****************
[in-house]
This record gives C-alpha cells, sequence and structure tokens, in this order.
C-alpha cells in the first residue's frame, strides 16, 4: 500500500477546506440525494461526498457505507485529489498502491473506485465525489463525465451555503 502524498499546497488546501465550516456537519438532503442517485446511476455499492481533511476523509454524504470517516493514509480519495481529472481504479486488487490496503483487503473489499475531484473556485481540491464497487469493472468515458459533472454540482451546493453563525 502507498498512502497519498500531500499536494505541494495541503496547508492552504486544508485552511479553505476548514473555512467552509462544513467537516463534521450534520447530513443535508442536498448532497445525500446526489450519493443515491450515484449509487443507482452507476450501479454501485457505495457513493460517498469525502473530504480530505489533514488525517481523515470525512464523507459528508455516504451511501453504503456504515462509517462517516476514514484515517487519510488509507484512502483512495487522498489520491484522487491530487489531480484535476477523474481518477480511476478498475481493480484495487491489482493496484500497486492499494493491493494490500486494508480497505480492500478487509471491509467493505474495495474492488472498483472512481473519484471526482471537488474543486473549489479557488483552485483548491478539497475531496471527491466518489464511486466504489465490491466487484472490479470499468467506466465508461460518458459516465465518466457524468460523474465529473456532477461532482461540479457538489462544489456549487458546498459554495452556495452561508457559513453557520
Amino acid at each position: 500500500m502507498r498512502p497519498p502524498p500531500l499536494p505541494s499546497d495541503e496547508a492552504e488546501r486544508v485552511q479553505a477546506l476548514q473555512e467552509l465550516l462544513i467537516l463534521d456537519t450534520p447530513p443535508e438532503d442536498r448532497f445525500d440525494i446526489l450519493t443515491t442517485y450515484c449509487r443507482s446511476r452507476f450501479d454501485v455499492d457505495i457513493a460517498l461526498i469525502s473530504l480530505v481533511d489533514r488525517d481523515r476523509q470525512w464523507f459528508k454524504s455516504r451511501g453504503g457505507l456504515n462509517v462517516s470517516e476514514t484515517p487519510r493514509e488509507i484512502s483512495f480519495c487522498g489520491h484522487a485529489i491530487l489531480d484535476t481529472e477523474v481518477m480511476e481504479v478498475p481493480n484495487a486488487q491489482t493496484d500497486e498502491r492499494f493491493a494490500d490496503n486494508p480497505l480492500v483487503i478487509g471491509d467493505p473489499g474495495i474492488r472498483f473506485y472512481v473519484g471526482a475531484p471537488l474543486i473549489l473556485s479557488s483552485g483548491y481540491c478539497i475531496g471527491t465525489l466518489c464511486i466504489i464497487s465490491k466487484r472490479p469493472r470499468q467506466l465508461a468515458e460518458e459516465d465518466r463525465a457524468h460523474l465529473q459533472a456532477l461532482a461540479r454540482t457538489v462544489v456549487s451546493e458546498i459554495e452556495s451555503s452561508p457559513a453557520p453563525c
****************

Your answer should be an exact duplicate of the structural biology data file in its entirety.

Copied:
[in-house]
This record gives C-alpha cells, sequence and structure tokens, in this order.
C-alpha cells in the first residue's frame, strides 16, 4: 500500500477546506440525494461526498457505507485529489498502491473506485465525489463525465451555503 502524498499546497488546501465550516456537519438532503442517485446511476455499492481533511476523509454524504470517516493514509480519495481529472481504479486488487490496503483487503473489499475531484473556485481540491464497487469493472468515458459533472454540482451546493453563525 502507498498512502497519498500531500499536494505541494495541503496547508492552504486544508485552511479553505476548514473555512467552509462544513467537516463534521450534520447530513443535508442536498448532497445525500446526489450519493443515491450515484449509487443507482452507476450501479454501485457505495457513493460517498469525502473530504480530505489533514488525517481523515470525512464523507459528508455516504451511501453504503456504515462509517462517516476514514484515517487519510488509507484512502483512495487522498489520491484522487491530487489531480484535476477523474481518477480511476478498475481493480484495487491489482493496484500497486492499494493491493494490500486494508480497505480492500478487509471491509467493505474495495474492488472498483472512481473519484471526482471537488474543486473549489479557488483552485483548491478539497475531496471527491466518489464511486466504489465490491466487484472490479470499468467506466465508461460518458459516465465518466457524468460523474465529473456532477461532482461540479457538489462544489456549487458546498459554495452556495452561508457559513453557520
Amino acid at each position: 500500500m502507498r498512502p497519498p502524498p500531500l499536494p505541494s499546497d495541503e496547508a492552504e488546501r486544508v485552511q479553505a477546506l476548514q473555512e467552509l465550516l462544513i467537516l463534521d456537519t450534520p447530513p443535508e438532503d442536498r448532497f445525500d440525494i446526489l450519493t443515491t442517485y450515484c449509487r443507482s446511476r452507476f450501479d454501485v455499492d457505495i457513493a460517498l461526498i469525502s473530504l480530505v481533511d489533514r488525517d481523515r476523509q470525512w464523507f459528508k454524504s455516504r451511501g453504503g457505507l456504515n462509517v462517516s470517516e476514514t484515517p487519510r493514509e488509507i484512502s483512495f480519495c487522498g489520491h484522487a485529489i491530487l489531480d484535476t481529472e477523474v481518477m480511476e481504479v478498475p481493480n484495487a486488487q491489482t493496484d500497486e498502491r492499494f493491493a494490500d490496503n486494508p480497505l480492500v483487503i478487509g471491509d467493505p473489499g474495495i474492488r472498483f473506485y472512481v473519484g471526482a475531484p471537488l474543486i473549489l473556485s479557488s483552485g483548491y481540491c478539497i475531496g471527491t465525489l466518489c464511486i466504489i464497487s465490491k466487484r472490479p469493472r470499468q467506466l465508461a468515458e460518458e459516465d465518466r463525465a457524468h460523474l465529473q459533472a456532477l461532482a461540479r454540482t457538489v462544489v456549487s451546493e458546498i459554495e452556495s451555503s452561508p457559513a453557520p453563525c